The mining industry is one of the oldest industrial operations. Mining is vital to the development of major countries such as the United States, Canada, and Australia. The entire western hemisphere, including North and South America, is rich in mineral deposits.
So far, Russia is the leading country for European mining companies. Africa has rich mineral deposits, especially gold and diamonds, where several major mining companies have established mining operations for decades. Australia is an important source of gold and aluminum.
China is the richest source of rare earth minerals in the world, and about 90% of rare earth minerals are important elements for the manufacture of automobiles and many other products.
The United States was once a world leader in the production of many major mining products, but increasing environmental regulations have restricted the development of the U.S. mining industry.
- The mining industry is one of the oldest businesses in the industrial sector, with operations in China, Africa, Australia and other countries.
- The three main categories of the mining industry are precious metals and gems, industrial and base metal mining, and non-metallic mining.
- There are large mining companies and junior miners in the mining industry, which are small companies engaged in exploration.
- Investors and analysts use a variety of financial ratios to measure the company’s profitability and the ability to manage costs, such as quick ratio, operating margin, and return on equity (ROE).
The mining industry is subdivided into multiple categories based on major mining interests. The three main segments of the industry are precious metal and gem mining, industrial and base metal mining, and non-metallic mining, including the mining of important commodities such as coal.
The industry is further divided into major mining companies, such as Rio Tinto Group (RIO) and BHP Billiton Limited (BHP), and “junior miners”. Junior miners are usually smaller companies, mainly engaged in the business of exploring or discovering new deposits.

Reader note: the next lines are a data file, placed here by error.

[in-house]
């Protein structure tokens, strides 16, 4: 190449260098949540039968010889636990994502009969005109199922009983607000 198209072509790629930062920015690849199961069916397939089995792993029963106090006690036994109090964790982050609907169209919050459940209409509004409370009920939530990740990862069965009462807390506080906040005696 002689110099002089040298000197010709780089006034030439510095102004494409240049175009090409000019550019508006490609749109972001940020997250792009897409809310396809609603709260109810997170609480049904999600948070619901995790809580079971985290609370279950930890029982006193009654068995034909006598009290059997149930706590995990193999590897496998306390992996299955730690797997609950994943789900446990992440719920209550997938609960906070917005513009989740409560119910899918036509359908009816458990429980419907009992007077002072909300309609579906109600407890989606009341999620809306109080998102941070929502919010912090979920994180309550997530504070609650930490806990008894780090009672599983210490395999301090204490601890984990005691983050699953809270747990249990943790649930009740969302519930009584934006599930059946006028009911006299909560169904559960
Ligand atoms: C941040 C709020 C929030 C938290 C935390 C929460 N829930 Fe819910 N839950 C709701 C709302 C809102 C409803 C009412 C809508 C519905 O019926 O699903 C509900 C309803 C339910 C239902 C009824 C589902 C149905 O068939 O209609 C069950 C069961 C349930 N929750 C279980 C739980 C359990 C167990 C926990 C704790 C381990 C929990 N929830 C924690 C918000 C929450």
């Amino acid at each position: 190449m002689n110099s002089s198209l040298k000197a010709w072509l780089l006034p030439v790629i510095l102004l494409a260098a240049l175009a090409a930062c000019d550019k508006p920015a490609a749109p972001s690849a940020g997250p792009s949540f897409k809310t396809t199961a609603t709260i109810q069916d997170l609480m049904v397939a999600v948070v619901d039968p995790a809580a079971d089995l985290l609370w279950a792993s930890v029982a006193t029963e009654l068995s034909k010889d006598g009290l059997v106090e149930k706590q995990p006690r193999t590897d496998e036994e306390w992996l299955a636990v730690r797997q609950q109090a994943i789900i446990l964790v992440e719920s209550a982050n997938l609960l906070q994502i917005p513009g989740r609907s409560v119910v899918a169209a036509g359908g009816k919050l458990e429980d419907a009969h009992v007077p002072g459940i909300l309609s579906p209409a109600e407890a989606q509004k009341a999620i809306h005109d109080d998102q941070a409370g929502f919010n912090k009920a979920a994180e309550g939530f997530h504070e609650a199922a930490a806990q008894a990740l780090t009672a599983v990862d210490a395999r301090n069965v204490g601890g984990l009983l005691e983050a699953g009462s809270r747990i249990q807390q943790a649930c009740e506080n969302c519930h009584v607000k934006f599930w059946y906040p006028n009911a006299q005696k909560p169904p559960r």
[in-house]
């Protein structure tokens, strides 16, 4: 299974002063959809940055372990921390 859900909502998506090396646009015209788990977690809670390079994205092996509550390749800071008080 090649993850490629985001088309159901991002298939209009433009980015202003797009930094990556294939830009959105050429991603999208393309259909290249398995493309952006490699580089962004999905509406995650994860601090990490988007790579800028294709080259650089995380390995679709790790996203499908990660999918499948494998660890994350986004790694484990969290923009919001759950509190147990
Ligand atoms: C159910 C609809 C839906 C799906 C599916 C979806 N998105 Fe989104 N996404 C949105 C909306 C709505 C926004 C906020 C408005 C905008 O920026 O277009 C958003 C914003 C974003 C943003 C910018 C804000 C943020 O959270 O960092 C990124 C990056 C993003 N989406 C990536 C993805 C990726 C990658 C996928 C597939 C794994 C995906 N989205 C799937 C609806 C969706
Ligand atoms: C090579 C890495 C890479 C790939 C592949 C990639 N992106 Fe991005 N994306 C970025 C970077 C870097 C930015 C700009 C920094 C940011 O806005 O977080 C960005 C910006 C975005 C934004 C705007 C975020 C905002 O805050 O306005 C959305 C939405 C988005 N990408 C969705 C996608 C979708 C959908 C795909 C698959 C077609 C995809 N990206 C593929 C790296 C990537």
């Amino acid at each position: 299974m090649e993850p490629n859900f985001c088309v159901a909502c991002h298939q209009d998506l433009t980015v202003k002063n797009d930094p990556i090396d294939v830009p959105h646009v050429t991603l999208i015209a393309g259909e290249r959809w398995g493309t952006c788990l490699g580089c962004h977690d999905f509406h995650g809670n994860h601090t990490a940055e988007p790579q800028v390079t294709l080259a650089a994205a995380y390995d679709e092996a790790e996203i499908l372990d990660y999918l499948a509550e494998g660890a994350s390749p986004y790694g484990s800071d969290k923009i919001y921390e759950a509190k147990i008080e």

Many junior mining companies with major discoveries were eventually acquired by a large mining company with abundant financial resources, which was able to fund large-scale mining operations.
Investment in mining companies
Mining requires a large amount of capital expenditure, including the initial establishment of exploration and mining operations. However, once the mine is put into operation, its operating costs tend to be significantly reduced and relatively stable.
Since mining revenue is affected by commodity price fluctuations, it is important for mine operators to manage changes in production levels wisely.
Quick ratio is a basic indicator of liquidity and financial solvency. This ratio measures the company’s ability to use current assets (cash or assets that can be quickly converted into cash) to handle its current short-term financial obligations.
The quick ratio is calculated by dividing total current assets minus inventory by the company’s total short-term debt. This ratio is often referred to as the “acid test ratio” because it is considered a strong basic indicator of a company’s basic financial health or soundness.
Since mining operations require large capital expenditures and financing, quick ratios are important for evaluating mining companies. Analysts and creditors prefer to see a quick ratio value higher than 1, which is the lowest acceptable value.
Operating profit margin
Operating profit margin is the main profit ratio checked by analysts and is used to measure the effectiveness of the company’s management costs. This is important in the mining industry because mining companies often need to adjust their production levels, which can significantly change their total operating costs.
The operating profit margin is calculated by dividing total operating profit by total revenue. A company’s operating profit margin is considered a powerful indicator of its potential growth and revenue. The average operating profit margins vary greatly between and within industries, and are most suitable for comparisons between very similar companies.
Return on equity (ROE)
Return on equity (ROE) is a key financial indicator considered by investors because it indicates the level of profit a company can generate from equity and the return to shareholders.
The average ROE of the mining industry is between 5% and 9%, and the ROE of the best performing companies is close to 15% or higher. This ratio is calculated by dividing net income by shareholders’ equity.
Analysts sometimes consider preferred stock equity and preferred stock dividend calculations to arrive at the return on common stock (ROCE). A popular alternative indicator of the ROE ratio is the return on assets (ROA).